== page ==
At the Windows Phone Developer Summit in San Francisco Wednesday, Microsoft provided details on the upcoming Windows Phone 8 operating system.

It promises to provide deep integration with the Windows 8 operating system, meaning that the next generation of Windows devices, from PCs to laptops to tablets to mobile phones, should interact very nicely.

And the new “shared core” between Windows Phone 8 and Windows 8 should provide… read more

Window to the Heart: New Eye Exam Spots Disease Risk

February 6, 2006

University of Melbourne researchers have shown in several large-scale studies that abnormalities of the blood vessels in the retina can be used to predict patients’ risk for diabetes, hypertension, stroke and heart disease.

The approach involves analyzing digital photographs of patients’ retinas and studying them to find narrowing or ballooning of the small blood vessels. Systemic diseases often cause changes in the eye that can show up as red… read more

Window shopping goes high tech with gesture recognition

September 6, 2011

A 3-D prototype controlled by a user’s gestures that lets shoppers learn more about what’s in a store display window when the store is closed has been demonstrated by the Fraunhofer Heinrich Hertz Institute.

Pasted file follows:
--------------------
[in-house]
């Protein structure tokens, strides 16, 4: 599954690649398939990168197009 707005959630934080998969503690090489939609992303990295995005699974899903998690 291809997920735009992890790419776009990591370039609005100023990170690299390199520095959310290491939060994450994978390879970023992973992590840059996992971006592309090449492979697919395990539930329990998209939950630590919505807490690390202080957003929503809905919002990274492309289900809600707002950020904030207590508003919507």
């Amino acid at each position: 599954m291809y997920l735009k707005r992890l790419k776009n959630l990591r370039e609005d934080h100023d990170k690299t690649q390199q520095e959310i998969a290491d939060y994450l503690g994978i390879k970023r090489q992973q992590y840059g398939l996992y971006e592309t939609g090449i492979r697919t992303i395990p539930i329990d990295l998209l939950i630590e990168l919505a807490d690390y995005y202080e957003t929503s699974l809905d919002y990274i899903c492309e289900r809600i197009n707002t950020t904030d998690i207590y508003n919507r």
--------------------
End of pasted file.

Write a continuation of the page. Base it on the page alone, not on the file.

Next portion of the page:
Window opened on Alzheimer’s conundrum: Mouse-brain study shows protein plaques to be a cause of the problem

February 7, 2008

Harvard Medical School researchers have found that the brain protein plaques characteristic of Alzheimer’s disease can form extraordinarily fast, and seem to be the starting point of further degeneration in the brain–at least in mice.

The research helps settle a long-standing debate about whether such plaques are a primary cause or a symptom of Alzheimer’s, and may have implications for how the disease is treated.

Wind power not enough to affect global climate

September 11, 2012

Wind Farm

There is enough power in the Earth’s winds to be a primary source of near-zero emission electric power for the entire world, but some scientists have been concerned they would substantially affect climate.

In related news today, Stanford University and University of Delaware researchers found that there’s plenty of wind over land and near to shore, using 4 million turbines, to supply 7.5 terawatts of power without significant negative affect on… read more